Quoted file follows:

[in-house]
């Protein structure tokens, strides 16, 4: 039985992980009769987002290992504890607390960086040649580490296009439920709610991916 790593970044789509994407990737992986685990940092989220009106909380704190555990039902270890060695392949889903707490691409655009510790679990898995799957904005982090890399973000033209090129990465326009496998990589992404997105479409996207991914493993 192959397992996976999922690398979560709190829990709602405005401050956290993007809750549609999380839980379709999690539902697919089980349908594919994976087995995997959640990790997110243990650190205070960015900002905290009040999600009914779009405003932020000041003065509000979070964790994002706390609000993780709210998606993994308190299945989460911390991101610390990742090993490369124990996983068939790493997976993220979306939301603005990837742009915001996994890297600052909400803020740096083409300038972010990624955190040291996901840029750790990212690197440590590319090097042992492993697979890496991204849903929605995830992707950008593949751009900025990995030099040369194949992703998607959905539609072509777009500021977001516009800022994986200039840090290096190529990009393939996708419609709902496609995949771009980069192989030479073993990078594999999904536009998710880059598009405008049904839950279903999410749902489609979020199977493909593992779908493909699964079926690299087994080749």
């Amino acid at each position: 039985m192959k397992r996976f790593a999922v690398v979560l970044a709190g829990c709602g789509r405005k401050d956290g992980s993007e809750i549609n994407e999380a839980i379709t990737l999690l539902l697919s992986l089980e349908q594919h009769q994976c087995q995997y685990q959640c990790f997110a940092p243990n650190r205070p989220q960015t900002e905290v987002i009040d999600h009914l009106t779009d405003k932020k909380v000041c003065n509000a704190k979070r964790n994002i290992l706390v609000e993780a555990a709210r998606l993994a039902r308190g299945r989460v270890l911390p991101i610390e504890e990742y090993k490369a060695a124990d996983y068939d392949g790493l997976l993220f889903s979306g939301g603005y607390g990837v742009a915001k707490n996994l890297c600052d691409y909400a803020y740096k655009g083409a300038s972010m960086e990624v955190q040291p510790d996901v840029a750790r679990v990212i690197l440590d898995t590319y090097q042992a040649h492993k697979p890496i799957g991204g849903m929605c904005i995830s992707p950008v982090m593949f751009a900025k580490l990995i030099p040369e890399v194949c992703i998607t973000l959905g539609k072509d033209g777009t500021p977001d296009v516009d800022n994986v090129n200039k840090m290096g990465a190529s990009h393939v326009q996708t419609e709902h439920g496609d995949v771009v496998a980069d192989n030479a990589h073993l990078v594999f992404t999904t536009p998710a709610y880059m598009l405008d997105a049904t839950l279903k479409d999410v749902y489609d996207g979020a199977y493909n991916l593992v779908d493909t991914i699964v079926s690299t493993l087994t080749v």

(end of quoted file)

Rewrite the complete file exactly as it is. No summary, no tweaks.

[in-house]
């Protein structure tokens, strides 16, 4: 039985992980009769987002290992504890607390960086040649580490296009439920709610991916 790593970044789509994407990737992986685990940092989220009106909380704190555990039902270890060695392949889903707490691409655009510790679990898995799957904005982090890399973000033209090129990465326009496998990589992404997105479409996207991914493993 192959397992996976999922690398979560709190829990709602405005401050956290993007809750549609999380839980379709999690539902697919089980349908594919994976087995995997959640990790997110243990650190205070960015900002905290009040999600009914779009405003932020000041003065509000979070964790994002706390609000993780709210998606993994308190299945989460911390991101610390990742090993490369124990996983068939790493997976993220979306939301603005990837742009915001996994890297600052909400803020740096083409300038972010990624955190040291996901840029750790990212690197440590590319090097042992492993697979890496991204849903929605995830992707950008593949751009900025990995030099040369194949992703998607959905539609072509777009500021977001516009800022994986200039840090290096190529990009393939996708419609709902496609995949771009980069192989030479073993990078594999999904536009998710880059598009405008049904839950279903999410749902489609979020199977493909593992779908493909699964079926690299087994080749």
């Amino acid at each position: 039985m192959k397992r996976f790593a999922v690398v979560l970044a709190g829990c709602g789509r405005k401050d956290g992980s993007e809750i549609n994407e999380a839980i379709t990737l999690l539902l697919s992986l089980e349908q594919h009769q994976c087995q995997y685990q959640c990790f997110a940092p243990n650190r205070p989220q960015t900002e905290v987002i009040d999600h009914l009106t779009d405003k932020k909380v000041c003065n509000a704190k979070r964790n994002i290992l706390v609000e993780a555990a709210r998606l993994a039902r308190g299945r989460v270890l911390p991101i610390e504890e990742y090993k490369a060695a124990d996983y068939d392949g790493l997976l993220f889903s979306g939301g603005y607390g990837v742009a915001k707490n996994l890297c600052d691409y909400a803020y740096k655009g083409a300038s972010m960086e990624v955190q040291p510790d996901v840029a750790r679990v990212i690197l440590d898995t590319y090097q042992a040649h492993k697979p890496i799957g991204g849903m929605c904005i995830s992707p950008v982090m593949f751009a900025k580490l990995i030099p040369e890399v194949c992703i998607t973000l959905g539609k072509d033209g777009t500021p977001d296009v516009d800022n994986v090129n200039k840090m290096g990465a190529s990009h393939v326009q996708t419609e709902h439920g496609d995949v771009v496998a980069d192989n030479a990589h073993l990078v594999f992404t999904t536009p998710a709610y880059m598009l405008d997105a049904t839950l279903k479409d999410v749902y489609d996207g979020a199977y493909n991916l593992v779908d493909t991914i699964v079926s690299t493993l087994t080749v």